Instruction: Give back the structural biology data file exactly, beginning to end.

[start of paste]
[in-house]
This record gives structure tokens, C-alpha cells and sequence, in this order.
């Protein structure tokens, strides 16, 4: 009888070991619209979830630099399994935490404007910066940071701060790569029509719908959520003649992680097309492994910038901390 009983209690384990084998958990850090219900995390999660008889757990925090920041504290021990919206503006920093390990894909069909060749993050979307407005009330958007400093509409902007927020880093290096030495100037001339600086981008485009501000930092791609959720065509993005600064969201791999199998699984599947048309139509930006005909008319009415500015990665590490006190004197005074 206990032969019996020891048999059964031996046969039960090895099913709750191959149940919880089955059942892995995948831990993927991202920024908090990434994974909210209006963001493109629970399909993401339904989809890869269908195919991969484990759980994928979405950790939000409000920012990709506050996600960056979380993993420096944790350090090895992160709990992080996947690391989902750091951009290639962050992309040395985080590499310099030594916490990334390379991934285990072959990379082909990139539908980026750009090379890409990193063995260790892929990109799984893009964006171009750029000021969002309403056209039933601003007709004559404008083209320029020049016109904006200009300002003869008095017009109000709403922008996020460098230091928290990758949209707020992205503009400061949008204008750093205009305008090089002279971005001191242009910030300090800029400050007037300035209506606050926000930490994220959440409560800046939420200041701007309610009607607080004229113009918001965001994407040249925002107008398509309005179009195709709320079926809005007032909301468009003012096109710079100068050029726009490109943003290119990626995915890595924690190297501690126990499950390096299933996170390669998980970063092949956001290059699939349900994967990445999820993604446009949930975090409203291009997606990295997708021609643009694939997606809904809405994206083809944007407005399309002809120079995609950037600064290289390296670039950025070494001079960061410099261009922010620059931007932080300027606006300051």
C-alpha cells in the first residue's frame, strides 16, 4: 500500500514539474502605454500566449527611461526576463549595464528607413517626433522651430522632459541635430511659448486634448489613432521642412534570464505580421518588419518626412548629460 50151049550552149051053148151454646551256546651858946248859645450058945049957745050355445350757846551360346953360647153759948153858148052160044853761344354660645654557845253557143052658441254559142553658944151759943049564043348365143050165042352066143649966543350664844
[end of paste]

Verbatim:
[in-house]
This record gives structure tokens, C-alpha cells and sequence, in this order.
């Protein structure tokens, strides 16, 4: 009888070991619209979830630099399994935490404007910066940071701060790569029509719908959520003649992680097309492994910038901390 009983209690384990084998958990850090219900995390999660008889757990925090920041504290021990919206503006920093390990894909069909060749993050979307407005009330958007400093509409902007927020880093290096030495100037001339600086981008485009501000930092791609959720065509993005600064969201791999199998699984599947048309139509930006005909008319009415500015990665590490006190004197005074 206990032969019996020891048999059964031996046969039960090895099913709750191959149940919880089955059942892995995948831990993927991202920024908090990434994974909210209006963001493109629970399909993401339904989809890869269908195919991969484990759980994928979405950790939000409000920012990709506050996600960056979380993993420096944790350090090895992160709990992080996947690391989902750091951009290639962050992309040395985080590499310099030594916490990334390379991934285990072959990379082909990139539908980026750009090379890409990193063995260790892929990109799984893009964006171009750029000021969002309403056209039933601003007709004559404008083209320029020049016109904006200009300002003869008095017009109000709403922008996020460098230091928290990758949209707020992205503009400061949008204008750093205009305008090089002279971005001191242009910030300090800029400050007037300035209506606050926000930490994220959440409560800046939420200041701007309610009607607080004229113009918001965001994407040249925002107008398509309005179009195709709320079926809005007032909301468009003012096109710079100068050029726009490109943003290119990626995915890595924690190297501690126990499950390096299933996170390669998980970063092949956001290059699939349900994967990445999820993604446009949930975090409203291009997606990295997708021609643009694939997606809904809405994206083809944007407005399309002809120079995609950037600064290289390296670039950025070494001079960061410099261009922010620059931007932080300027606006300051």
C-alpha cells in the first residue's frame, strides 16, 4: 500500500514539474502605454500566449527611461526576463549595464528607413517626433522651430522632459541635430511659448486634448489613432521642412534570464505580421518588419518626412548629460 50151049550552149051053148151454646551256546651858946248859645450058945049957745050355445350757846551360346953360647153759948153858148052160044853761344354660645654557845253557143052658441254559142553658944151759943049564043348365143050165042352066143649966543350664844